Becoming the first pitcher to win the American League Cy Young award unanimously in consecutive years, Red Sox hurler Pedro Martinez (18-6, 1.74) has copped the 'top pitcher' honor three of the last four seasons.
Randy Johnson (21-6, 2.49, 372) wins his fourth Cy Young Award, his third straight as a member of the Diamondbacks. The 'Big Unit', who also won the honor in 1995 with the Mariners, is the second pitcher to win three consecutive Cy Young awards, joining Greg Maddux, who won four in a row from 1992-95.
The Giants select former Expo veteran skipper Felipe Alou to replace Dusty Baker as their new manager. The 67 year-old Dominican Republic native compiled a 691-717 record during his ten years at the helm with Montreal and was selected as the National League Manager of the Year in the 1994 strike-shortened season.
Eric Gagne, who saved 55 consecutive games for the Dodgers, becomes the ninth reliever to win a Cy Young Award. The runner-up is Jason Schmidt of the Giants, the pitcher with the NL’s best won-lost percentage (17-4, 77%) and who also had an ERA of 2.34 to lead the circuit.
MLB announces that the drug screens taken during the past baseball season tested positive in 5-to-7 percent of the 1,438 samples provided by the players. The results will set into motion a mandatory testing program for performance-enhancing drugs with punitive consequences for failure for the first time in baseball history.
Three of the top four National League vote-getters for Rookie of the Year Honors finishers are Marlins teammates. Florida shortstop Hanley Ramirez, in an extremely tight race, edges Nationals third baseman Ryan Zimmerman and teammates second baseman Dan Uggla and hurler Josh Johnson.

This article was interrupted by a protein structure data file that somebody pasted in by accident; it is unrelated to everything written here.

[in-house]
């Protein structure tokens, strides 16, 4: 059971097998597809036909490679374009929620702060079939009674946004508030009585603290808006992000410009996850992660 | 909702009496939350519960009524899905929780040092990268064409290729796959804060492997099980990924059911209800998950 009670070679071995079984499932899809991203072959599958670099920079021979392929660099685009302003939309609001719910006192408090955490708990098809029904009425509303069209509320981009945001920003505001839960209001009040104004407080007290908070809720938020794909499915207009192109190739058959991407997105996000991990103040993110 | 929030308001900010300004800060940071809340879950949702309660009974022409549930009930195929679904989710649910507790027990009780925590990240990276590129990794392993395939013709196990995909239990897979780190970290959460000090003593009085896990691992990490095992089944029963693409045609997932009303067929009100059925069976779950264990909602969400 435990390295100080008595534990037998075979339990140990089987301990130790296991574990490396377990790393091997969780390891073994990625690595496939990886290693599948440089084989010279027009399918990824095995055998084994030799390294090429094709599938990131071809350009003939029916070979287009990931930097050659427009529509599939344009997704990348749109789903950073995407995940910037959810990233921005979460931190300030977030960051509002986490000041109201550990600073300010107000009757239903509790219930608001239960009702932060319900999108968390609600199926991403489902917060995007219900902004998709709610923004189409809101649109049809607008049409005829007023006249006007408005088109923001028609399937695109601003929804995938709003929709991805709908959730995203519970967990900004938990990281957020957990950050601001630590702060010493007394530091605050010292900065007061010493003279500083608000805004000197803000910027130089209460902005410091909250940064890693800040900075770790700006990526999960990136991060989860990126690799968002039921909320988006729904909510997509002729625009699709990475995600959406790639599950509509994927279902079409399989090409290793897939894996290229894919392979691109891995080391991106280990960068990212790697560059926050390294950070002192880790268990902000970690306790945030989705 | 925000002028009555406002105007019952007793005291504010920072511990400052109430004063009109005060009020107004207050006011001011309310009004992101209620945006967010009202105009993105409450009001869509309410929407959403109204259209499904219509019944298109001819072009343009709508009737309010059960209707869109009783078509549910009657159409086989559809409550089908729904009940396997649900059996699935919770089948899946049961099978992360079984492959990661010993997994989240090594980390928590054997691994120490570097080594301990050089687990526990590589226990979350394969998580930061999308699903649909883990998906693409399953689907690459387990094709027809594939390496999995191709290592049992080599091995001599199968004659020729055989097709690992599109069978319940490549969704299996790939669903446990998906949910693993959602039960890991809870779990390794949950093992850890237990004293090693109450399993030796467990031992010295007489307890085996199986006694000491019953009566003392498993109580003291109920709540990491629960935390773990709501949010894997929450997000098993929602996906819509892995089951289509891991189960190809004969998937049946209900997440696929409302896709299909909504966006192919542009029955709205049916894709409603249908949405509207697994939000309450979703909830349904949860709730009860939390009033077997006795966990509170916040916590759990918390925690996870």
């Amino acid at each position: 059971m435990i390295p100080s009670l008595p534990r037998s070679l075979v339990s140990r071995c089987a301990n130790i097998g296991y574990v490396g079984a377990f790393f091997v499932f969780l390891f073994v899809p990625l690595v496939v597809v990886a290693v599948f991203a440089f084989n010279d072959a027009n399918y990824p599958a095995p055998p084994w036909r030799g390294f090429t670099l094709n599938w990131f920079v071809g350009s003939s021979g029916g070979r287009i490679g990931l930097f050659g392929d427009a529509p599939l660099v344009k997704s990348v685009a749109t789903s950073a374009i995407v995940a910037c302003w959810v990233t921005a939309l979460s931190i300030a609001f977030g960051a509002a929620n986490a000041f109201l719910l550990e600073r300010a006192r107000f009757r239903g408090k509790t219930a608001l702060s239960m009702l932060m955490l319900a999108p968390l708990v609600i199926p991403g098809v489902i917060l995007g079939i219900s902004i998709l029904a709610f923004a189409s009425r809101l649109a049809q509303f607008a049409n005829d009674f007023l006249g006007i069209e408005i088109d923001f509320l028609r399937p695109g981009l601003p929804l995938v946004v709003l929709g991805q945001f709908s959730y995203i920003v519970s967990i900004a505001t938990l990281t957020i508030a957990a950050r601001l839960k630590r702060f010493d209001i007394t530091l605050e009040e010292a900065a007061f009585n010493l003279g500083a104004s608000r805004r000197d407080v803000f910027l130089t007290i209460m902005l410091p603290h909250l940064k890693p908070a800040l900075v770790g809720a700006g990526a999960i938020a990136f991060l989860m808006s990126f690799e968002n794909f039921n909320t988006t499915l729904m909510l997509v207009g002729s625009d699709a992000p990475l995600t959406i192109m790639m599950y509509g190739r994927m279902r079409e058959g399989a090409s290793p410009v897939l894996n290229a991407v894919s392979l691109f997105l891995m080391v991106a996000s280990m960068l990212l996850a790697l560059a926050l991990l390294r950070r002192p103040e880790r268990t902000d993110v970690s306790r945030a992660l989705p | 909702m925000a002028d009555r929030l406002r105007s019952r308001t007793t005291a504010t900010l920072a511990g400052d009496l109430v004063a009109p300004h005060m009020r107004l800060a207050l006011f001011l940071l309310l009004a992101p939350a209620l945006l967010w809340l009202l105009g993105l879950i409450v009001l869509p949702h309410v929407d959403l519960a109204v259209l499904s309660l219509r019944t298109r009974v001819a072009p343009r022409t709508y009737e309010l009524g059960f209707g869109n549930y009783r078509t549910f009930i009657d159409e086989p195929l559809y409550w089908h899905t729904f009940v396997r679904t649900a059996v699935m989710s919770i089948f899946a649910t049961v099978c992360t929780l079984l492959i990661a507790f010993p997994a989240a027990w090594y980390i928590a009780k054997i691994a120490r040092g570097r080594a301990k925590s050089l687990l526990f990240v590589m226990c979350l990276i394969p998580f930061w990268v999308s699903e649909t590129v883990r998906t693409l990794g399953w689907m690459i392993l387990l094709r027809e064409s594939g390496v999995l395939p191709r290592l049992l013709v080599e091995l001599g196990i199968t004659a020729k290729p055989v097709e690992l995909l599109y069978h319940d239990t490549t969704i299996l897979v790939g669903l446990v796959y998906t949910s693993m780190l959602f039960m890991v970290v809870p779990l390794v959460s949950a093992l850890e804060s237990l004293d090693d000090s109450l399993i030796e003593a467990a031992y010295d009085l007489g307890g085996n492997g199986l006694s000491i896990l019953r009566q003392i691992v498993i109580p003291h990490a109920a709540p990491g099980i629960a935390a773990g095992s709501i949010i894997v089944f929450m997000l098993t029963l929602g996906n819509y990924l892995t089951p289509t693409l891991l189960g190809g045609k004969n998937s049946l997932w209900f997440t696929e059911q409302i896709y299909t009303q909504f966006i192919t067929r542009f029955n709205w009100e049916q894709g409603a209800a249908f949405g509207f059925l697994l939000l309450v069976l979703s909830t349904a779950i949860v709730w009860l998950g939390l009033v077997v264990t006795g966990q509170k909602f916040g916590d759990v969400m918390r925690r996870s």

The Mets stage a groundbreaking ceremony to mark the construction of the 45,000-seat ballpark which will replace Shea Stadium in 2009. The new $800 million ballpark, named Citi Field in association with Citigroup Inc., will be reminiscent of Ebbets Field and will feature a statue of Jackie Robinson in a rotunda which will be named after the immortal Brooklyn Dodger infielder.
Tigers right-hander Justin Verlander (17-9, 3.63) cops the AL Rookie of the Year award, receiving 26 of a possible 28 first place votes cast by the BBWAA. The 23 year-old hard-throwing hurler becomes the first starting pitcher to win the freshman award since Yankee newcomer Dave Righetti accomplished the feat in 1981.
Given their postseason match-ups of the CYA candidates, many baseball observers are surprised CC Sabathia (19-7, 3.21) is selected over Red Sox ace Josh Beckett (20-7, 3.27) for the American League Cy Young Award by members of the Baseball Writers' Association of America. In the ALCS, the 27 year-old Indian southpaw faced Beckett twice and lost each time, but voting is done at the end of the regular season.
Cliff Lee (22-3, 2.54) receives 24 of 28 first-place votes from the BBWAA to win the American League Cy Young award. Joining Gaylord Perry (1972) and C. C. Sabathia (2007), the 30 year-old southpaw becomes the third Indian hurler to cop the honor.
With a year left on his contract, Ron Gardenhire agrees to a two-year extension to remain as the Twins skipper through 2001. The 51 year-old manager, who replaced Tom Kelly in 2002, has compiled a 622-512 record during his seven-year tenure in Minnesota, winning four division titles with the small market team.